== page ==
<job> Element

Marks the beginning and the end of a job within a Windows Script file (*.wsf).


                      <job [id=JobID]>
    job code
</job> 

JobID

Optional. Uniquely identifies the job within the scope of the Windows Script file.

Each JobID within a Windows Script file must be unique.

Each script within a set of job tags is executed in sequence, from top to bottom.

A job contains one or more script blocks. A script block is any script code between a set of <script> tags. A script block can contain several scripts, and each script can be in a different scripting language.

To run a specific job or to run multiple jobs, use the //Job switch. If you specify more than one job, the jobs are executed in sequential order. (This is shown in the example below.). If you do not specify a job, only the first job is run. If you have two or more jobs in your Windows Script file, they must be enclosed in a <package> tag.

The following script example is a Windows Script file called myScript.wsf. This file contains two separate jobs, each written in a different scripting language. The first job, written in VBScript, is given the identifier DoneInVBS. The second job, written in JScript, is given the identifier DoneInJS.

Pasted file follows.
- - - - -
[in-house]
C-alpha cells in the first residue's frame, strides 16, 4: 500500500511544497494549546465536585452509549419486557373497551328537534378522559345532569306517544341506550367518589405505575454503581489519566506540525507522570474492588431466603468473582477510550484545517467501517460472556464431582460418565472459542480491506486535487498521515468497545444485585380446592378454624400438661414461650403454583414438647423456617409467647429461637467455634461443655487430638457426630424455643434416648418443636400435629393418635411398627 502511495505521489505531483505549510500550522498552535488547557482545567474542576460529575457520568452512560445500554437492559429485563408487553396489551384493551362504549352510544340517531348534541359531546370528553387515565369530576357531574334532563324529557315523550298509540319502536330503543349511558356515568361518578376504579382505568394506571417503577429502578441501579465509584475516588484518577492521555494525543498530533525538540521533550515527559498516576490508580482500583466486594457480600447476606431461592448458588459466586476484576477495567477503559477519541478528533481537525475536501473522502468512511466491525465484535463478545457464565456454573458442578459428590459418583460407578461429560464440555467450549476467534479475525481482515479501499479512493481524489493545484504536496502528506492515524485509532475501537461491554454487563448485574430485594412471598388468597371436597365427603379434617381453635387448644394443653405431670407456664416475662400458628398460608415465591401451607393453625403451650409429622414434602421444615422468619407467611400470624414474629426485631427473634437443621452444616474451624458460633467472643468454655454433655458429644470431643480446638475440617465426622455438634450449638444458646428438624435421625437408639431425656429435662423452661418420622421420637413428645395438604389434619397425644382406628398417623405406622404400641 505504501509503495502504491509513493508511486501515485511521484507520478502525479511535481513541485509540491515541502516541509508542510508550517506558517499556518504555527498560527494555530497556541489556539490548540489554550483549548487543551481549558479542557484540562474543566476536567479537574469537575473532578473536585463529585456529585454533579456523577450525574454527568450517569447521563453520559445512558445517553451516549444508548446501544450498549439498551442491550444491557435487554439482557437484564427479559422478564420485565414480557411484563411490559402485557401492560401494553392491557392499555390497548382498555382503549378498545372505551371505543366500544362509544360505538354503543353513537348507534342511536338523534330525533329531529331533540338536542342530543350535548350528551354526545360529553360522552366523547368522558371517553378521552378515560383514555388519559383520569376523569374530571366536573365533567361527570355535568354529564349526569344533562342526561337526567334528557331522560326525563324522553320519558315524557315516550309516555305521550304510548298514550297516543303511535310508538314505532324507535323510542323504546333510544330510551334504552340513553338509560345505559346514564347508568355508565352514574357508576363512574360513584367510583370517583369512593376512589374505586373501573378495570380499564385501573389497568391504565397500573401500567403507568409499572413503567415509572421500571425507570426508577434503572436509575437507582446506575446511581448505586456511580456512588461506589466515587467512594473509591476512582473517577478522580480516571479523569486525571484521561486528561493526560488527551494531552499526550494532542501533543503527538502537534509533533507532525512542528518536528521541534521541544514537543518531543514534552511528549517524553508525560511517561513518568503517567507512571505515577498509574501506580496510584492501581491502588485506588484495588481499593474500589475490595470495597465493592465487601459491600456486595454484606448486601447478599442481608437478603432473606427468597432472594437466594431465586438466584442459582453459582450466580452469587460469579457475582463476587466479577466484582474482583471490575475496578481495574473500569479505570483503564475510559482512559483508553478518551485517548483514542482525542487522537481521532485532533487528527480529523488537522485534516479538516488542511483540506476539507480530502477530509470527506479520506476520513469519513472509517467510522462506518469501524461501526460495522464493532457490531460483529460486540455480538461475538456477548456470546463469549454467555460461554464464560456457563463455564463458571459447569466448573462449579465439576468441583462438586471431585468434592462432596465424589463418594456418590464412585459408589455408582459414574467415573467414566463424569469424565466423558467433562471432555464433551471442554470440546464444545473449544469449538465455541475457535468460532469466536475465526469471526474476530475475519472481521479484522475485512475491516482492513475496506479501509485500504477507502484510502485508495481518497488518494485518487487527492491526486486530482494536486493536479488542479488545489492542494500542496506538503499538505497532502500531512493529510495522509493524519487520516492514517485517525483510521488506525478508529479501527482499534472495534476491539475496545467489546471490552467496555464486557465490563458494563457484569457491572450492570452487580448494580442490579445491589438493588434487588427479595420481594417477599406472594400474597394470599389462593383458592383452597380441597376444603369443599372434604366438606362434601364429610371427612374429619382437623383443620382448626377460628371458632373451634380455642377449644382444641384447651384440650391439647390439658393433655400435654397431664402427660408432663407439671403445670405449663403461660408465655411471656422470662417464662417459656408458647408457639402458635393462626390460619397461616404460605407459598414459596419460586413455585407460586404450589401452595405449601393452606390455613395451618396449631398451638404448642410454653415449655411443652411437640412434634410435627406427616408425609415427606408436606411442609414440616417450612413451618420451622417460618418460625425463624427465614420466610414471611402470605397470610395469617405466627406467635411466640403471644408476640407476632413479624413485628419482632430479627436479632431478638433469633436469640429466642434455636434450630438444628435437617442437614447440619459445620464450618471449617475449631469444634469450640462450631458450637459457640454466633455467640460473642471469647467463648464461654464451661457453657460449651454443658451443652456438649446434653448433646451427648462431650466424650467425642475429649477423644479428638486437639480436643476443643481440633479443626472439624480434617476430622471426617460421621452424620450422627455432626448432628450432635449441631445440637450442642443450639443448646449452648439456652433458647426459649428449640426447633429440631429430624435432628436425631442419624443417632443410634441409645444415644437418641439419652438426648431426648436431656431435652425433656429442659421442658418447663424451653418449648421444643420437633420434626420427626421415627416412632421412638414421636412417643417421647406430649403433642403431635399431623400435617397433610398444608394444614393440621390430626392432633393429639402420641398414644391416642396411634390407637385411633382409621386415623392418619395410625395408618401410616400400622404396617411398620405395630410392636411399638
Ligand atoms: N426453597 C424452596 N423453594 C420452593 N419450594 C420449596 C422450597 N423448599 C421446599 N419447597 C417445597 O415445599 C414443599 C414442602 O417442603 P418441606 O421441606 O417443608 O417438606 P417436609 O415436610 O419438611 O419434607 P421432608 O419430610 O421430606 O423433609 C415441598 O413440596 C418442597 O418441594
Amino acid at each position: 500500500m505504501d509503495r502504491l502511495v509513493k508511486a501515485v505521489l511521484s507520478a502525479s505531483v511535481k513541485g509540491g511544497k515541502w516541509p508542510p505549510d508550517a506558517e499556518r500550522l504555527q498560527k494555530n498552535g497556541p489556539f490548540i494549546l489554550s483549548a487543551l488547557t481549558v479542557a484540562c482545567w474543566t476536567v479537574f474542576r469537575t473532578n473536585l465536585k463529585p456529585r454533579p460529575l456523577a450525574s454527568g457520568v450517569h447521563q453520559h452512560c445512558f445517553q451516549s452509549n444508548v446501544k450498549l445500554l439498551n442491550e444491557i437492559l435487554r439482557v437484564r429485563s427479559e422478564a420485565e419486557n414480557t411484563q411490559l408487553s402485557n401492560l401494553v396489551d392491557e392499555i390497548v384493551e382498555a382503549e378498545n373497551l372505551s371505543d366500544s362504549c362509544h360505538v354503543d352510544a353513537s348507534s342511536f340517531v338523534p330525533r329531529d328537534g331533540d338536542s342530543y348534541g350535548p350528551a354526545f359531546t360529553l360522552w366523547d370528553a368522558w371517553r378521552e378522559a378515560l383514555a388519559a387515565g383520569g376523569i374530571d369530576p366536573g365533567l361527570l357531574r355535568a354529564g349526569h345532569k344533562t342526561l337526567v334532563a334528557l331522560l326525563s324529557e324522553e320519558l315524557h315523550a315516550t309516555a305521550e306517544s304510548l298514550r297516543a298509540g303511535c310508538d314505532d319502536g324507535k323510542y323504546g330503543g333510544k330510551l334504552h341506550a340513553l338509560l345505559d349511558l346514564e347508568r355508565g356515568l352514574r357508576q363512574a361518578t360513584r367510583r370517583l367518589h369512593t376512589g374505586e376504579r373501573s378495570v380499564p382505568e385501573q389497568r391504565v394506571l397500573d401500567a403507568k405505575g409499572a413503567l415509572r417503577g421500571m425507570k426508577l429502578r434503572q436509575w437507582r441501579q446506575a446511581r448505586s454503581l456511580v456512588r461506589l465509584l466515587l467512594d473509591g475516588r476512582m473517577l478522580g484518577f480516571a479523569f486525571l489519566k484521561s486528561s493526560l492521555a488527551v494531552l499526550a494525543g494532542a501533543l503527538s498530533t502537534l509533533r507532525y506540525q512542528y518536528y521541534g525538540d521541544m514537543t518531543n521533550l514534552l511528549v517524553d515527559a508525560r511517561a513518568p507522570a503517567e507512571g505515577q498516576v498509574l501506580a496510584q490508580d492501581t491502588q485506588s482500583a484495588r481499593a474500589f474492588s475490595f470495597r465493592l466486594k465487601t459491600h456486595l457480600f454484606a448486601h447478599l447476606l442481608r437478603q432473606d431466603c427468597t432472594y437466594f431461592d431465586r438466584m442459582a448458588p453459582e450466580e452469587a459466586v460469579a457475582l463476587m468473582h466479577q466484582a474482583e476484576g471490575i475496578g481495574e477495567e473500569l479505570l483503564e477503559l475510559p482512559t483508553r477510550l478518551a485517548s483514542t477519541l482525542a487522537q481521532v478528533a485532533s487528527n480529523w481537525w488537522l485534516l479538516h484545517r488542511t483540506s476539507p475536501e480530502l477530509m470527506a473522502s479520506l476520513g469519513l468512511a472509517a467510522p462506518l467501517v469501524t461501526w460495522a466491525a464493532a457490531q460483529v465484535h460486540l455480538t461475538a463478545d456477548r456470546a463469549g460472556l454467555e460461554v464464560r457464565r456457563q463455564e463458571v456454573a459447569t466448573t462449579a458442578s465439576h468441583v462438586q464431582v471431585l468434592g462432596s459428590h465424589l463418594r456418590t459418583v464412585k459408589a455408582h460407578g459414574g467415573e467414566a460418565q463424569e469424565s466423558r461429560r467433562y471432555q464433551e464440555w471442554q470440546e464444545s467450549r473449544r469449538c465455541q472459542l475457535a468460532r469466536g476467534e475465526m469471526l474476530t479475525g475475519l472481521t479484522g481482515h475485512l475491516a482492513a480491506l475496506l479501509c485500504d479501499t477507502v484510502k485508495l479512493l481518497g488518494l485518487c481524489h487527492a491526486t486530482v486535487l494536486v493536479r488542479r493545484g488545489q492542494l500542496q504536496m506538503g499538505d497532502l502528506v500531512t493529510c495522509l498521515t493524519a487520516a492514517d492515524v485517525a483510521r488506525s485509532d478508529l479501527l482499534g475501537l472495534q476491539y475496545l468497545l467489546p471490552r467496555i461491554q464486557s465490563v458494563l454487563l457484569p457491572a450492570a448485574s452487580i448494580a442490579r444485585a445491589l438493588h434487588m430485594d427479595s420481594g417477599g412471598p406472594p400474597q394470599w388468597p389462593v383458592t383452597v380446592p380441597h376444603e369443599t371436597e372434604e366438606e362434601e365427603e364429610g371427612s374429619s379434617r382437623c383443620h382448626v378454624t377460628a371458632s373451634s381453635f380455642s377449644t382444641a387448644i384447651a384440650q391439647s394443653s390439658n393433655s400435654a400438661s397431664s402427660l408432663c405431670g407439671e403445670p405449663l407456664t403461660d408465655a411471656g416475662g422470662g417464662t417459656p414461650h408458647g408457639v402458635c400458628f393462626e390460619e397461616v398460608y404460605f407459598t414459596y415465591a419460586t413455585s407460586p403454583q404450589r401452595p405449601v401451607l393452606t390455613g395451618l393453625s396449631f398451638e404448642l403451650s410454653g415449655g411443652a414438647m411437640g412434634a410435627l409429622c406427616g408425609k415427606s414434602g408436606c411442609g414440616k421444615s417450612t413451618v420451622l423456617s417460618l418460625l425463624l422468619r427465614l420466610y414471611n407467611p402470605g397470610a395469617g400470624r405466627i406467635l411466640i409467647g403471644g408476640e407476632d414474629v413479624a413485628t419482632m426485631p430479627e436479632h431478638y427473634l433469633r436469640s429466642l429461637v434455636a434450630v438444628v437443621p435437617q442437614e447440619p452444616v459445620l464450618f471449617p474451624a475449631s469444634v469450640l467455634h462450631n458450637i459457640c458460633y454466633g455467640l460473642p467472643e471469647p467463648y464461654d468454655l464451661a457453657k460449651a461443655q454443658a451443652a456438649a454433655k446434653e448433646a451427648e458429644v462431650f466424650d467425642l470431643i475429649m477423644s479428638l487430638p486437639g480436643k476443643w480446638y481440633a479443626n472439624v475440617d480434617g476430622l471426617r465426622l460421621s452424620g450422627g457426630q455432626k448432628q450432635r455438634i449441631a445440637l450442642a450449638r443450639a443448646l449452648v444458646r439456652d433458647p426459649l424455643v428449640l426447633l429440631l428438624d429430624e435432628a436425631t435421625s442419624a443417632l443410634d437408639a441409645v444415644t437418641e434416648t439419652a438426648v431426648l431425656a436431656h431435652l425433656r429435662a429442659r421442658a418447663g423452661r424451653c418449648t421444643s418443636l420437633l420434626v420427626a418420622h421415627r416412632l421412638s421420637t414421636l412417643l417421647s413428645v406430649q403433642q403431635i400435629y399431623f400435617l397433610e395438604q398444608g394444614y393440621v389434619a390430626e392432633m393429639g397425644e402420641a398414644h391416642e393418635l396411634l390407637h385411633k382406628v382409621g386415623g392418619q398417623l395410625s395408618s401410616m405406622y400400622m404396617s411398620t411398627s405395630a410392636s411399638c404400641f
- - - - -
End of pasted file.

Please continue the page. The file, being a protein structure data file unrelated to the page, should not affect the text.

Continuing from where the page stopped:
<package>
    <job id="DoneInVBS">
    <?job debug="true"?>
        <script language="VBScript">
           WScript.Echo "This is VBScript"
        </script>
    </job>
    <job id="DoneInJS">
    <?job debug="true"?>
        <script language="JScript">
           WScript.Echo("This is JScript"); 
        </script>
    </job>
</package>

To run the second job in the Windows Script file, myScript.wsf, type the following at the command prompt.

cscript myScript.wsf //job:DoneInJS

To run both jobs in myScript.wsf, type the following at the command prompt.

cscript myScript.wsf //job:DoneInVBS //job:DoneInJS

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